Obama, Romney spar in contentious second debate

Moderator Candy Crowley, center, applauds as President Barack Obama, left, shakes hands with Republican presidential nominee Mitt Romney during the second presidential debate at Hofstra University, Tuesday, Oct. 16, 2012, in Hempstead, N.Y. AP

Republican presidential nominee Mitt Romney and President Barack Obama spar during the second presidential debate
Republican presidential nominee Mitt Romney and President Barack Obama spar over energy policy during the second presidential debate at Hofstra University, Tuesday, Oct. 16, 2012, in Hempstead, N.Y.
AP

Updated: 11:48 p.m. ET

Facing off for the second time in the 2012 election, President Obama and Mitt Romney went head-to-head Tuesday in a spirited, wide-ranging presidential debate over which candidate would best serve the country as president -- with Mr. Obama going after Romney for what he cast as his "sketchy" economic proposals, and Romney casting Mr. Obama's presidential record as an exercise in failed promises and empty rhetoric.

Mr. Obama, whose performance in the first debate was panned as listless and dispassionate, was aggressive with his attacks right out of the gate, immediately targeting his rival for 2008 comments he made opposing the auto bailout, and for having what he called a "one-point plan" for the country: "To make sure that folks at the top play by a different set of rules."

"That's been his philosophy in the private sector, that's been his philosophy as governor, that's been his philosophy as a presidential candidate: You can make a lot of money and pay lower tax rates than somebody who makes a lot less; you can ship jobs overseas and get tax breaks for it; you can invest in a company, bankrupt it, lay off the workers, strip away their pensions, and you still make money," Mr. Obama argued. "That's exactly the philosophy that we've seen in place for the last decade. That's what's been squeezing middle class families."

The president also reiterated the critique -- cited by Democrats as well as a number of independent tax policy groups -- that the numbers don't add up in Romney's tax proposal.

Calculating what he says are the costs of implementing Romney's various proposals at $8 trillion, Mr. Obama argued that Romney hasn't been able to explain "how are you going to do it, which deductions, which loopholes are you going to close? He can't tell you."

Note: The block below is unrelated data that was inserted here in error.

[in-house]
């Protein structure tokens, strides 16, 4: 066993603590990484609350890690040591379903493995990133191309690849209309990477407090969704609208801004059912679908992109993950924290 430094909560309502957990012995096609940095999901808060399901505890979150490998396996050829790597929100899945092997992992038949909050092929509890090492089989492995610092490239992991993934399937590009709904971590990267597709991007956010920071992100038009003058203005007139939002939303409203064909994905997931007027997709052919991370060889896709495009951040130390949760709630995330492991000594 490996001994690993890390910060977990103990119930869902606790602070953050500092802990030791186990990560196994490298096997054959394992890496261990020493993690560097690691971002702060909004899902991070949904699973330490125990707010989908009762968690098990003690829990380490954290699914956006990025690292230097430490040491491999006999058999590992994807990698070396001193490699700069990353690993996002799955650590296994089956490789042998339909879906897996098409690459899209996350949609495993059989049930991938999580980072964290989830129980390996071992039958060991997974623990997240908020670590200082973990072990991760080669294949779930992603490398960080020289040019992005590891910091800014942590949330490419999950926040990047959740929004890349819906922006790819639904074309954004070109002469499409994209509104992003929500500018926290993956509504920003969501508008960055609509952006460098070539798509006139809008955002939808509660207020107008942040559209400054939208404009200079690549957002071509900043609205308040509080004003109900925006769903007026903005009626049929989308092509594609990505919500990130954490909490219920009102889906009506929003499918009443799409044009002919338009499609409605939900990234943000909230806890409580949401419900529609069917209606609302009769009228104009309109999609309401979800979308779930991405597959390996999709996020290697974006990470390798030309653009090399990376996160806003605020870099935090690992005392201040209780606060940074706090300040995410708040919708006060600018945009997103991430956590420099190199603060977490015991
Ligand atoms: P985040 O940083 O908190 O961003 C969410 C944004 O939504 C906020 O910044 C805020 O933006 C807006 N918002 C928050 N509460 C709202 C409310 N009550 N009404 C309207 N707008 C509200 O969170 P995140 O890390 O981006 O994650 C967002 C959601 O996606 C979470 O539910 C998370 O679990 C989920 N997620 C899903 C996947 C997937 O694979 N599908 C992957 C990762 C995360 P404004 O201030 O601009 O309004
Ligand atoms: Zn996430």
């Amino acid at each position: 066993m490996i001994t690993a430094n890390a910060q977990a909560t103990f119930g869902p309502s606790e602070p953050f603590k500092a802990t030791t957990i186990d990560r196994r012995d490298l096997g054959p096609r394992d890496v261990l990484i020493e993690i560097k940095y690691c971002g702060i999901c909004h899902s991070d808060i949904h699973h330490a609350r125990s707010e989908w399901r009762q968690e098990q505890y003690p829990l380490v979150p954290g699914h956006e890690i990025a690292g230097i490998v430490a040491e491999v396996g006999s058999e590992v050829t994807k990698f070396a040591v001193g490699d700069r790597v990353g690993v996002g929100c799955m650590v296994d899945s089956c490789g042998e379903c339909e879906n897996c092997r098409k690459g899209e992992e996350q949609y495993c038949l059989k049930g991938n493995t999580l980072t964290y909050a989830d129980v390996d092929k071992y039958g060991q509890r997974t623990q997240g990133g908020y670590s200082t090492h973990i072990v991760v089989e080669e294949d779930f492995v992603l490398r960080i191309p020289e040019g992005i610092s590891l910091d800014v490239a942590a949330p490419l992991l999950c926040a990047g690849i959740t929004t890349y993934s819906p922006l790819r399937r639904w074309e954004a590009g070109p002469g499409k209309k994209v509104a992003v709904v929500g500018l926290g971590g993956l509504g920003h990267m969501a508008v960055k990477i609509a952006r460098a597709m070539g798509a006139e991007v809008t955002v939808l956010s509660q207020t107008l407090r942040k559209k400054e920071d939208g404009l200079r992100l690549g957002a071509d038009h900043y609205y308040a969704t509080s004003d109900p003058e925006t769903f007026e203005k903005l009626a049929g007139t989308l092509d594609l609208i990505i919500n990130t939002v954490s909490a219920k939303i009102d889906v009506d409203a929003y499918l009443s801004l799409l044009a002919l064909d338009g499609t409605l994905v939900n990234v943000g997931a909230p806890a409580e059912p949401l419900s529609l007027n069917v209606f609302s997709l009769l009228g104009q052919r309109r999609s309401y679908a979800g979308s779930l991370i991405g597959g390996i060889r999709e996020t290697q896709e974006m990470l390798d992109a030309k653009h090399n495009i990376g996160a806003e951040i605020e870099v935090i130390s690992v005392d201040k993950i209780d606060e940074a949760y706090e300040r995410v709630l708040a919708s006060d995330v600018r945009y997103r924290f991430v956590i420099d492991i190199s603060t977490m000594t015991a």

"We haven't heard from the governor any specifics beyond Big Bird and eliminating funding for Planned Parenthood in terms of how he pays for that," Mr. Obama said. "Governor Romney was a very successful investor. If somebody came to you, Governor, with a plan that said, here, I want to spend $7 or $8 trillion, and then we're going to pay for it, but we can't tell you until maybe after the election how we're going to do it, you wouldn't take such a sketchy deal and neither should you, the American people, because the math doesn't add up."

Romney defended his tax proposal, arguing that he will not "under any circumstances, reduce the share that's being paid by the highest income taxpayers," and that his proposal, unlike the president's, will stimulate the economy and create jobs. 

"And I will not, under any circumstances increase taxes on the middle-class. The president's spending, the president's borrowing will cost this nation to have to raise taxes on the American people," he added. "I want to get us on track to a balanced budget, and I'm going to reduce the tax burden on middle income families. And what's that going to do? It's going to help those families, and it's going to create incentives to start growing jobs again in this country."

He said that "of course" the numbers add up, but did not provide further information regarding the details of his proposal, pivoting instead to an attack of Mr. Obama's record.

"When we're talking about math that doesn't add up, how about $4 trillion of deficits over the last four years, $5 trillion? That's math that doesn't add up," he said. "And then we have his own record, which is we have four consecutive years where he said when he was running for office, he would cut the deficit in half. Instead he's doubled it. We've gone from $10 trillion of national debt, to $16 trillion of national debt. If the president were reelected, we'd go to almost $20 trillion of national debt. This puts us on a road to Greece."

Romney and Mr. Obama also went back-and-forth on pay equity for women, during which Romney cited calling for "whole binders full of women" when searching for qualified women to interview during his tenure as governor.

On immigration, Romney blasted the president for not having made good on his 2008 campaign promise to implement reform, and said he would implement a way to give green cards to "people who graduate with skills that we need," as well as "put in place an employment verification system and make sure that employers that hire people who have come here illegally are sanctioned for doing so."

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